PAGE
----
Pentagon Reveals Second Wave of Strikes Against Houthis in Yemen

U.S. and British forces have carried out airstrikes and sea-launched cruise missile attacks on nearly 30 locations in Houthi-controlled areas of Yemen, the Pentagon said Jan. 12, striking a dozen more sites than were previously revealed.

The additional strikes were conducted during the overnight hours of Jan. 12 and followed an initial wave of attacks that were intended to degrade the Houthis’ capabilities to attack shipping in the Red Sea, Director of Operations for the Joint Staff Lt. Gen. Douglas A. Sims II told reporters.

All told, more than 150 precision munitions were employed against more than 60 targets spread out over 28 locations, Sims said.

The initial wave of attacks were directed against “command and control nodes, munitions depots, launching systems, production facilities, and air defense radar systems,” Air Forces Central commander Lt. Gen. Alexus G. Grynkewich said in a statement. The follow-up attacks were more dynamic in nature, U.S. officials said.

“Based on the hostile act, hostile intent, a determination that those weapon systems would be employed against the maritime or air forces, and as a result, they struck those targets,” Sims said of the second wave of attacks, which occurred shortly after the first strikes.

That wasn’t the end of it. An additional “follow-on” strike was carried out against a Houthi radar site in Yemen in the early morning hours of Jan. 13 local time using Tomahawk cruise missiles from the destroyer USS Carney, U.S. Central Command said. The purpose was to neutralize a target that wasn’t fully destroyed in a previous strike, U.S. officials said.

The earlier strikes were carried out by U.S. Navy aircraft from the Carrier Air Wing Three on USS Dwight D. Eisenhower, the guided-missile destroyers USS Gravely and USS Mason, the guided-missile cruiser USS Philippine Sea, and an Ohio-class guided-missile submarine, Sims said. 

The British government said four Royal Air Force Typhoons were involved in the strike and struck an airfield and a drone facility. U.S. Air Force assets were also involved, though officials did not specify which platforms.

The Houthis, an Iranian-backed group that controls most of Yemen, have carried out 28 attacks on commercial shipping since mid-November, with the latest occurring soon after the U.S. and U.K. strikes.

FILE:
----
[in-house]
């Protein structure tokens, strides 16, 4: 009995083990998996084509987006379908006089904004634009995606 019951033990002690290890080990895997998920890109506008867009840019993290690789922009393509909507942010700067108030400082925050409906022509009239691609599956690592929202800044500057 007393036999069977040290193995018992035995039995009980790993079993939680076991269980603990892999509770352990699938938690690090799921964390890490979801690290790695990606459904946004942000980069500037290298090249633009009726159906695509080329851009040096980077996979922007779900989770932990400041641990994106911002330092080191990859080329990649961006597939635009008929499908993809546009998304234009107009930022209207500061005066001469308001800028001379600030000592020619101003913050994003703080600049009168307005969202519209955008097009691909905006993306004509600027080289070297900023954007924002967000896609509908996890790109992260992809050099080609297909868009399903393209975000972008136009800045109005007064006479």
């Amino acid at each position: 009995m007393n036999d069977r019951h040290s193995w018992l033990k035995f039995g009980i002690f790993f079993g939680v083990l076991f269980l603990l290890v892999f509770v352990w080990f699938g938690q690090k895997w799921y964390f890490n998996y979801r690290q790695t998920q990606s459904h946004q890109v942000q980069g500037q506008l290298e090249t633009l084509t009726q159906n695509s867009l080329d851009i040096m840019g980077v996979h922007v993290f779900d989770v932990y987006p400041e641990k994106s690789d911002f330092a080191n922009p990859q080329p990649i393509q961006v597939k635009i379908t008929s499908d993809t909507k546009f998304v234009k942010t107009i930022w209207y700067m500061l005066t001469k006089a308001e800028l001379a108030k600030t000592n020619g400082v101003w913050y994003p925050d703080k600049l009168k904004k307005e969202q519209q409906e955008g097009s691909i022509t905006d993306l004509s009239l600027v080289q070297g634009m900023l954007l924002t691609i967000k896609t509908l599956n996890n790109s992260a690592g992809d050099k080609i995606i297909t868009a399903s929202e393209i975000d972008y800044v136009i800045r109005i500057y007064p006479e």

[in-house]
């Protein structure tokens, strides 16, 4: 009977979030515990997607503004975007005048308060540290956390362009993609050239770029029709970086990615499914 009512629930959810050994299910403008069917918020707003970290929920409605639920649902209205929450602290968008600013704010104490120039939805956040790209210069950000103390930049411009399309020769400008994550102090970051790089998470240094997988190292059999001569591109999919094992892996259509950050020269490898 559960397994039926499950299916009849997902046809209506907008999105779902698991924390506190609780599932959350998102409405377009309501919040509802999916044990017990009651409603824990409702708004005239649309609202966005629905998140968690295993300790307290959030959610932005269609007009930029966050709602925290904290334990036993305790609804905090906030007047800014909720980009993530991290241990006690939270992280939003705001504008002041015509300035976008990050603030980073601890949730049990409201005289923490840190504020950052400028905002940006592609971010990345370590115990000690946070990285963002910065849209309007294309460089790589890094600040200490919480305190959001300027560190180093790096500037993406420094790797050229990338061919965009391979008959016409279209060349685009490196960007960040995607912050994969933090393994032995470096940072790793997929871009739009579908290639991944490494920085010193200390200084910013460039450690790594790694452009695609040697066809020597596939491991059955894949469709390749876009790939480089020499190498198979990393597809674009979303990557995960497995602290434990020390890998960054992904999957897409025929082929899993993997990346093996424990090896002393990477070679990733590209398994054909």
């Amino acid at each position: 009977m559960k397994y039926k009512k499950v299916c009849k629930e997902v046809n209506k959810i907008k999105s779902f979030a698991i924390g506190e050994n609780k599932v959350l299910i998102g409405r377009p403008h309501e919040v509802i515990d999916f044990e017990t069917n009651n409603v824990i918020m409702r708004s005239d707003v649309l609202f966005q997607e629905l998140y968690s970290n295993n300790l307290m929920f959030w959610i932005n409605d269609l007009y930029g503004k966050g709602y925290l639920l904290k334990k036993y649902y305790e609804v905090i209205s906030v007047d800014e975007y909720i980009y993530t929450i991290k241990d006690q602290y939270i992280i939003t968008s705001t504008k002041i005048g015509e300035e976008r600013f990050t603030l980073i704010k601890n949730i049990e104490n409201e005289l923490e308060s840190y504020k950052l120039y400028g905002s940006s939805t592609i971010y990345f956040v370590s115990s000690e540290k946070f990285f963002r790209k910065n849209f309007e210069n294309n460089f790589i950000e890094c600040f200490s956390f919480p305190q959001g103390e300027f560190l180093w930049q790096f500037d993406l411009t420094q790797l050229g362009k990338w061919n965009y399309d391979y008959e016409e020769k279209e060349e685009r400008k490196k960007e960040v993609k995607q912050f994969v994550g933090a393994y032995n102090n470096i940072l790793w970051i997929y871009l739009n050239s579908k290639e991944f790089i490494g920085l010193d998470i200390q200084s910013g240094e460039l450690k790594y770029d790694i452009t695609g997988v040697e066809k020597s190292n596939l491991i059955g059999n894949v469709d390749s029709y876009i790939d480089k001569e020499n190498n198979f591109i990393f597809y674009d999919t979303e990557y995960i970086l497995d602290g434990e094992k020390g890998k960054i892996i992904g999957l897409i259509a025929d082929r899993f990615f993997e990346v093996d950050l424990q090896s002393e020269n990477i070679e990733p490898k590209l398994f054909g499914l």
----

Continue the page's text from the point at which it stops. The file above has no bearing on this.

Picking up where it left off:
On Jan. 1, President Joe Biden asked for military options after a Dec. 31 clash in which Navy helicopters came to the rescue of a commercial vessel the Houthis were attacking and sank three small Houthi boats. The U.S. and 12 other countries then issued a joint statement on Jan. 3 warning of “consequences” if attacks continued. But that did not deter the Houthis, who on Jan. 9 mounted their largest attack yet, launching drones, as well as cruise and ballistic missiles.

“On Tuesday, Jan. 9, nearly 20 drones and multiple missiles were launched in multiple salvos directly against U.S. ships,” a senior administration official told reporters on Jan. 11. “This attack was defeated by the U.S. and UK naval forces working jointly as part of Operation Prosperity Guardian, the defensive coalition established last month in response to these attacks. If not for this defensive mission, we have no doubt that ships would have been struck, perhaps even sunk, including, in one case, a commercial ship full of jet fuel.”

After that attack, Biden convened a meeting of his national security team and directed Secretary of Defense Lloyd J. Austin III to carry out a military response, the official added.

“We will make sure we respond to the Houthis if they continue this outrageous behavior along with our allies,” Biden told reporters on Jan. 12.

Iran and the so-called Axis of Resistance militia groups Tehran arms have carried a range of strikes against U.S. forces and international shipping since the start of the Israel-Hamas war. Iranian-backed militias have carried out more than 130 attacks against U.S. troops in Iraq and Syria, while the Houthis have sought to attack Israel and commercial shipping.

The Biden administration says that its goal is to deter future attacks without broadening the fighting in the Middle East. 

“This was a comprehensive strike intended to not only back up last week’s diplomatic statement but to do real damage to the Houthis’ ability to conduct more of these attacks,” former CENTCOM commander retired Army Gen. Joseph L. Votel told Air & Space Forces Magazine.

“In and of itself, it will probably be insufficient because it is likely the Houthis will attempt to test us again,” said Votel. “That means we need to be prepared to do it again and reinforce the message that we find these unprovoked attacks on shipping unacceptable.”

“Iran may try to test us as well and we need to be sending very clear messages that they should not do this,” Votel added. “We need all of our elements of national power being applied in a coherent strategy.”

Commercial and military vessels are at particular risk near Yemen because they must use Bab el-Mandeb strait to cross between the Red Sea and the Gulf of Aden, a critical chokepoint. 

Nearly 15 percent of seaborne trade passes through the Red Sea, which connects to the Mediterranean Sea via the Suez Canal. Many commercial shippers have been forced to divert ships around the southern coast of Africa, causing significant delays and costs for the global economy, with some carmakers announcing halts in production. The White House said 2,000 ships have been forced to divert and more than 50 countries have been affected by the attacks.

“This cannot stand,” British Prime Minister Rishi Sunak added.

But U.S. officials said they were clear-eyed about the continuing Houthi threat.

“It seems within the DNA” to continue attacks, Sims said. “I would hope that they don’t retaliate, but we’re prepared in the event that they do,” he said.